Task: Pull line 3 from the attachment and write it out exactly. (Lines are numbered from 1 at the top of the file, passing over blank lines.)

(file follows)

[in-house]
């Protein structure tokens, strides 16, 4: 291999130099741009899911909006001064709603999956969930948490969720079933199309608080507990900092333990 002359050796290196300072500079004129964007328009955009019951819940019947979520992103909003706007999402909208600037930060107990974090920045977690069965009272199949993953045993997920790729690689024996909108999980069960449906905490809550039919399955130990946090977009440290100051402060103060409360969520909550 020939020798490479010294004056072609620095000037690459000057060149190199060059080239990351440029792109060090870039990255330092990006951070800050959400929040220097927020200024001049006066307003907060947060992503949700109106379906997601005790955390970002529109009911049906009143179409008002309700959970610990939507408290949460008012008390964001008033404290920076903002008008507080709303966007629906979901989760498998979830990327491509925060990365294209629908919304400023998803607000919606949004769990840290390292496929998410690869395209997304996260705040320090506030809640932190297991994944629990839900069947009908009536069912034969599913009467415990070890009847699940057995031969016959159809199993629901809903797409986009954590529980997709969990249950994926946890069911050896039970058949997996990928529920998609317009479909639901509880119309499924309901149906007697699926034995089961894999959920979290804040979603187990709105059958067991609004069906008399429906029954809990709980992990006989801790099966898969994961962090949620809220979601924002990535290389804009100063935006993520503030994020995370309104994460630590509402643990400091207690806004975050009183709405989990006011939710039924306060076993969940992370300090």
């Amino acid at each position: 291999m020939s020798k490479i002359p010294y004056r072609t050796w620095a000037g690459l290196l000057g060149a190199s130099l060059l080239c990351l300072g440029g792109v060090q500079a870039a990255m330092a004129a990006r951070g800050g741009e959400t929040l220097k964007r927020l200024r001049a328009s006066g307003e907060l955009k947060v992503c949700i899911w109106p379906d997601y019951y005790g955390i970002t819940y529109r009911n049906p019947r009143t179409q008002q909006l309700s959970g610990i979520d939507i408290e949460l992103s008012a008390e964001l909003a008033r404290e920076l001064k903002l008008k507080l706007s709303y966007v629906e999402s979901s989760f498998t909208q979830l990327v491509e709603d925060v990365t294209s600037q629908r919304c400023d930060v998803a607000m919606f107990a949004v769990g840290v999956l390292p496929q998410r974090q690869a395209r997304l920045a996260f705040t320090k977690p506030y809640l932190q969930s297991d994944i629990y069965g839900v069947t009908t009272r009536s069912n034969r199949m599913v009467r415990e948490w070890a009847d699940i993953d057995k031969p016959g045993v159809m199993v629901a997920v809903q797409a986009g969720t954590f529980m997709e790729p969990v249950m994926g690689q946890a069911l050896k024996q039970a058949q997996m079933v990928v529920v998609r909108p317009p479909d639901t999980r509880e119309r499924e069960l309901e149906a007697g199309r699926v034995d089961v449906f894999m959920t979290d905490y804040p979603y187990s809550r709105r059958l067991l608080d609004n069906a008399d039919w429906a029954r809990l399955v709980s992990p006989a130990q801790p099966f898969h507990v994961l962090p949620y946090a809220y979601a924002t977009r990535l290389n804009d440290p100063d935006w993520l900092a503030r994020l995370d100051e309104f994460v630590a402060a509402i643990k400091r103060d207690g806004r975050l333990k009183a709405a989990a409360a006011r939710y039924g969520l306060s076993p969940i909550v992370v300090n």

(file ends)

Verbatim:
């Amino acid at each position: 291999m020939s020798k490479i002359p010294y004056r072609t050796w620095a000037g690459l290196l000057g060149a190199s130099l060059l080239c990351l300072g440029g792109v060090q500079a870039a990255m330092a004129a990006r951070g800050g741009e959400t929040l220097k964007r927020l200024r001049a328009s006066g307003e907060l955009k947060v992503c949700i899911w109106p379906d997601y019951y005790g955390i970002t819940y529109r009911n049906p019947r009143t179409q008002q909006l309700s959970g610990i979520d939507i408290e949460l992103s008012a008390e964001l909003a008033r404290e920076l001064k903002l008008k507080l706007s709303y966007v629906e999402s979901s989760f498998t909208q979830l990327v491509e709603d925060v990365t294209s600037q629908r919304c400023d930060v998803a607000m919606f107990a949004v769990g840290v999956l390292p496929q998410r974090q690869a395209r997304l920045a996260f705040t320090k977690p506030y809640l932190q969930s297991d994944i629990y069965g839900v069947t009908t009272r009536s069912n034969r199949m599913v009467r415990e948490w070890a009847d699940i993953d057995k031969p016959g045993v159809m199993v629901a997920v809903q797409a986009g969720t954590f529980m997709e790729p969990v249950m994926g690689q946890a069911l050896k024996q039970a058949q997996m079933v990928v529920v998609r909108p317009p479909d639901t999980r509880e119309r499924e069960l309901e149906a007697g199309r699926v034995d089961v449906f894999m959920t979290d905490y804040p979603y187990s809550r709105r059958l067991l608080d609004n069906a008399d039919w429906a029954r809990l399955v709980s992990p006989a130990q801790p099966f898969h507990v994961l962090p949620y946090a809220y979601a924002t977009r990535l290389n804009d440290p100063d935006w993520l900092a503030r994020l995370d100051e309104f994460v630590a402060a509402i643990k400091r103060d207690g806004r975050l333990k009183a709405a989990a409360a006011r939710y039924g969520l306060s076993p969940i909550v992370v300090n």